The Russian government announced last week that it is to build 11 nuclear reactors by 2030, in addition to those already under construction in St Petersburg, Novovoronezh and Rostov on the country’s border with the Ukraine, and the western enclave of Kaliningrad.
Of particular interest to the rest of the world is the statement that two of the units will belong to the BN-1200 sodium-cooled fast neutron class. This is seen as Russia’s main bridge to a fourth-generation design that would out perform existing third-generation units on fuel and energy conversion efficiency, waste, life expectancy and safety.
Nuclear engineer OKBM Afrikantov was to have produced its first 1.2GW unit in 2025 for the Beloyarsk plant in the Urals, however this was "postponed indefinitely" in April 2015 over concerns about supplying fuel to the reactor and its overall cost effectiveness – a decision that Mikhail Bakanov, the general director of Beloyarsk described as "like a bloody nose".
Mr Bakanov succeeded in bringing the smaller BN-800 fast neutron reactor on line in Beloyarsk in December last year (pictured). This is now the second largest fast reactor in the world.
Russia has long been the global leader in fast-neutron reactors, and a failure of its main programme in that field would have been a serious setback for the entire industry.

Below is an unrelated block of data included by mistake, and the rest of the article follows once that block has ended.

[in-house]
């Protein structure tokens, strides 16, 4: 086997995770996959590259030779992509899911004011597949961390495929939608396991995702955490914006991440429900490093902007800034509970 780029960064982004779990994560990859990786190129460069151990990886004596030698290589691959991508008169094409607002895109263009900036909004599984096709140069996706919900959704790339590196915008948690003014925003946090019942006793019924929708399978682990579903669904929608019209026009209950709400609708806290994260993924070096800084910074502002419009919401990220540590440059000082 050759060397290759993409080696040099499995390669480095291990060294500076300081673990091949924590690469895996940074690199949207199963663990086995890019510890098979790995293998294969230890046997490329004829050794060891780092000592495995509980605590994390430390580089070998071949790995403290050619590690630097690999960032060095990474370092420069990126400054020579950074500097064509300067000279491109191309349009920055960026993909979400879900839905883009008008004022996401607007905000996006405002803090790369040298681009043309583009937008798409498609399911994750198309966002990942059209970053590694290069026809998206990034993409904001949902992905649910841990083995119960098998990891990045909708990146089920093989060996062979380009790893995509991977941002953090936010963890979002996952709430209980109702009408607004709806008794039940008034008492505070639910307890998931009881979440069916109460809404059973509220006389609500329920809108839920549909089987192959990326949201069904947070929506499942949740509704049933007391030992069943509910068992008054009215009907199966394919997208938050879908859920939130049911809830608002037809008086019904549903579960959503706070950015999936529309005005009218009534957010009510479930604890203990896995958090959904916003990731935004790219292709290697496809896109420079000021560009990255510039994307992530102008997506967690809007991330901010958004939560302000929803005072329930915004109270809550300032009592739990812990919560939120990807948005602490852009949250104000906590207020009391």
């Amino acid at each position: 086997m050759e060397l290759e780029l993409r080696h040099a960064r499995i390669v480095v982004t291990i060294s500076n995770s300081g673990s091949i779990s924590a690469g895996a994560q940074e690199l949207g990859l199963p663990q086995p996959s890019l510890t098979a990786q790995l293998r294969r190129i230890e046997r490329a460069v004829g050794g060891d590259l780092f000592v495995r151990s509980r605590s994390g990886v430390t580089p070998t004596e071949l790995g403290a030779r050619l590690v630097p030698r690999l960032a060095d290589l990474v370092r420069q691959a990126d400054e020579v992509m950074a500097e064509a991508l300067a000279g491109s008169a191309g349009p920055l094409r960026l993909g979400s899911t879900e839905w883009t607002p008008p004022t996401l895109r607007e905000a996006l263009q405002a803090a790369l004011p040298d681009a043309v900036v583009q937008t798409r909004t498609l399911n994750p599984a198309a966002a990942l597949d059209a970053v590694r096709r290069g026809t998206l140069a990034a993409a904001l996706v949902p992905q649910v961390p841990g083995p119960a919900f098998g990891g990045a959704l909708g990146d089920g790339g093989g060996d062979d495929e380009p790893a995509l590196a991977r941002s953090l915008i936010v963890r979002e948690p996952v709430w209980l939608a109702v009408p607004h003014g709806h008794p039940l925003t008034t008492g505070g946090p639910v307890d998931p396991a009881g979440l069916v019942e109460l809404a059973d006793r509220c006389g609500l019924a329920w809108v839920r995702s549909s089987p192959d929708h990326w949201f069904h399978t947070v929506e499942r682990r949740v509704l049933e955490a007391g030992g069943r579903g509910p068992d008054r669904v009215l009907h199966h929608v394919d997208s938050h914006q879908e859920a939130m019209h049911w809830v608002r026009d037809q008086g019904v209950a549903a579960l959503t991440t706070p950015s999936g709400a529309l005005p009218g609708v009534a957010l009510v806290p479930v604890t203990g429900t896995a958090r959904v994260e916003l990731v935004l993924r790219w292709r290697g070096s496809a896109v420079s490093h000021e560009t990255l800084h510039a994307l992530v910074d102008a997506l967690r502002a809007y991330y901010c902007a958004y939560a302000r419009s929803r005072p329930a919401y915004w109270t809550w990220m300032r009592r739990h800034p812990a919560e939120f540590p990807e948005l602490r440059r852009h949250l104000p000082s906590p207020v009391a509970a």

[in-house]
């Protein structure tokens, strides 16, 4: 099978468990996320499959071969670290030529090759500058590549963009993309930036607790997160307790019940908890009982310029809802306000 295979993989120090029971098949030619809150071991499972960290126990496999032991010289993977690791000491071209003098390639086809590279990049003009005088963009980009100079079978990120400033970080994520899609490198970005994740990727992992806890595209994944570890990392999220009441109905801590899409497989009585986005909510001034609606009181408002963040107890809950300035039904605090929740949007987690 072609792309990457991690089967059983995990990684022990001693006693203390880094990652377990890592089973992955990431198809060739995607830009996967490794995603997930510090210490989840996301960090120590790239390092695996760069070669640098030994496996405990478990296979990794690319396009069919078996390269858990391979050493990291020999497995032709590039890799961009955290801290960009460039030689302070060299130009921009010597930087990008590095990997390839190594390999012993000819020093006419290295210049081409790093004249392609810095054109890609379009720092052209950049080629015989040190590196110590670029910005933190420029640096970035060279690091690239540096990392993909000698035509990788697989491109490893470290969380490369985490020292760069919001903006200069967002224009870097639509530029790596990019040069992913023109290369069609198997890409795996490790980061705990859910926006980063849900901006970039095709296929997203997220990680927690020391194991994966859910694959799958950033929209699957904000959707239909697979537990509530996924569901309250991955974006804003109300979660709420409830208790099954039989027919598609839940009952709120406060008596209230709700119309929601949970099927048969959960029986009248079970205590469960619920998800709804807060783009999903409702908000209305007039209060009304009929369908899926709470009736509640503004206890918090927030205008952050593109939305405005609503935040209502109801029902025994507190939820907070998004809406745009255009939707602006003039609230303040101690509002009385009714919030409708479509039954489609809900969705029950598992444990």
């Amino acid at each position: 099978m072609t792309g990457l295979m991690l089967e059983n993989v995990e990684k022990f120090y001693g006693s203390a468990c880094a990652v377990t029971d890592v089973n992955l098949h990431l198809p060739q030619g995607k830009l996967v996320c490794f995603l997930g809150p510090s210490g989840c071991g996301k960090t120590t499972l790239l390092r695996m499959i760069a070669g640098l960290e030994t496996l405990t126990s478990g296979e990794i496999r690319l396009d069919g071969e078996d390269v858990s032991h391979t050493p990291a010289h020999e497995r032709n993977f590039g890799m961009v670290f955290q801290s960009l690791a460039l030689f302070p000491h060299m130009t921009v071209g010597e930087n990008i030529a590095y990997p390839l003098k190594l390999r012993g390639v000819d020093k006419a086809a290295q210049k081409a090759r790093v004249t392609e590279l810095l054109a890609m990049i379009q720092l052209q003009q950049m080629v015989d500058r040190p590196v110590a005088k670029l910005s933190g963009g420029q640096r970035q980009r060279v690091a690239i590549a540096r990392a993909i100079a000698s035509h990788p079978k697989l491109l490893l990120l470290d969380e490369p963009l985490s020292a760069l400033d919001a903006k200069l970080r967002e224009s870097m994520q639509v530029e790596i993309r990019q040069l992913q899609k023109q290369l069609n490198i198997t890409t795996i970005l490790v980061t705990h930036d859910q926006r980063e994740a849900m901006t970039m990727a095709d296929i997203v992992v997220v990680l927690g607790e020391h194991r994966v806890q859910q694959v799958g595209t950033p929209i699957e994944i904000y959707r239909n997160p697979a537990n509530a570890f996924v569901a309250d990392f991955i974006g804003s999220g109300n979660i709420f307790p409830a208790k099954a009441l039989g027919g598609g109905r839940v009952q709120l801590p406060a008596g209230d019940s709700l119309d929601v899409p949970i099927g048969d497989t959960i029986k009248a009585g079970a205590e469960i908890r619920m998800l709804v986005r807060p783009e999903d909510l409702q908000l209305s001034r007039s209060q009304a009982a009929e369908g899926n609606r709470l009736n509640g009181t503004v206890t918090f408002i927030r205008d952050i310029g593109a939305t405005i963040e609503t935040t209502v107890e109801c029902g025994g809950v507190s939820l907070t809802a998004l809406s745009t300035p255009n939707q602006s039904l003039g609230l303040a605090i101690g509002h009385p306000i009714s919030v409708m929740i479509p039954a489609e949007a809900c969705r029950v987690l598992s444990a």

The decree also approves the building of a facility to produce high-density uranium-plutonium nitride fuel and the construction by 2025 of the BREST-OD-300, another design of fast neutron reactor which uses a lead-based cooling medium.
According to World Nuclear News, the OD-300 is part of the Russian state nuclear corporation’s "Breakthrough Project", which is intended to create a closed nuclear fuel cycle, in which waste is reprocessed into fuel.
In addition, the decree approves construction by 2030 of eight advanced pressurised water reactors: a Vodo-Vodyanoi Energetichesky Reactor (VVER) 600 unit for the Kola nuclear power plant in the Arctic and seven VVER TOI (optimised) units at Kola II, Smolensk II, Nizhny Novgorod, Kostroma and Tatar.
The VVERs are classed as "generation III-plus" reactors. Earlier this month, Russia brought the world’s first unit of this type into service in Novovoronezh.
As well as its round of domestic orders, Russia’s nuclear industry has been a strong international performer.
This week it was reported to be interested in bidding for work on Saudi Arabia’s $80bn programme of constructing as many as 16 reactors over the next 20 years.
Image: Work under way on the BN-800 reactor at Beloyarsk (Denisporubov/Creative Commons)